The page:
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Website gives free up-to-the-minute reports on ECW court rulings

The new online resource is a rich source of ideas for training scenarios, roll call refreshers, and classroom discussions

There’s a new “TASER-trove” of information available to you, if you’re interested in the nature and outcome of litigation related to Electronic Control Weapons.

Americans for Effective Law Enforcement (AELE), the Illinois-based nonprofit training group that monitors civil suits and criminal cases involving law enforcement, has launched a unique database of federal and state court decisions concerning TASERs and other ECWs. And it’s free!

Just click here and you’ll find a compendium of more than 150 cases from all federal circuits — an invaluable resource for police attorneys, policy makers, use-of-force trainers, street officers, corrections personnel, supervisors, and CJ professors alike.

“The file will be updated at least monthly to stay current with the latest developments as new decisions come down,” says AELE’s executive director, Wayne Schmidt. “Litigation over the use and misuse of ECWs is the hottest topic in law enforcement today, and this site is the most thorough assembly of information on the subject available.”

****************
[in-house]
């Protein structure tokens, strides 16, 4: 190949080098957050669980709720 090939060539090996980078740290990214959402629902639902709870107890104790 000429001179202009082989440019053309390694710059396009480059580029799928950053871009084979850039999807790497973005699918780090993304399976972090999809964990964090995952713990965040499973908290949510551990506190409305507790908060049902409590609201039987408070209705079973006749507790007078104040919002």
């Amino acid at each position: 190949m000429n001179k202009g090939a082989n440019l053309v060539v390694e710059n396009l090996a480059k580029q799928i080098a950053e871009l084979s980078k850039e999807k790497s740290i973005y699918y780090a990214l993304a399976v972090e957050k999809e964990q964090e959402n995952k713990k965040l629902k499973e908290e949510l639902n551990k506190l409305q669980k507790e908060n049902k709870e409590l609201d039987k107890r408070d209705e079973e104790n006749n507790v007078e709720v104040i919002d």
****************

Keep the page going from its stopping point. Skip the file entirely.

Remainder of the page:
Every kind of troublesome event is included. The decisions are organized according to the federal circuit in which they were issued and to the type of ECW application (dart mode, stun mode, or corrections/confinement environment).

In each instance there’s a succinct summary of the case, the names of the parties involved, the docket number and legal citation — plus a hyperlink that connects you to the full text of the decision.

Included at the site as well are links to articles, research papers, specimen policies, a terminology glossary, and a list of “weapon confusion” cases.

At the very least, the site is a quick means for you to stay up to date on case law in your jurisdiction. Beyond that, it’s a rich source of ideas for training scenarios, roll call refreshers, and classroom discussions.

“Only the Internet could make all this possible without cost and without hours upon hours spent in a dusty law library,” Schmidt says.

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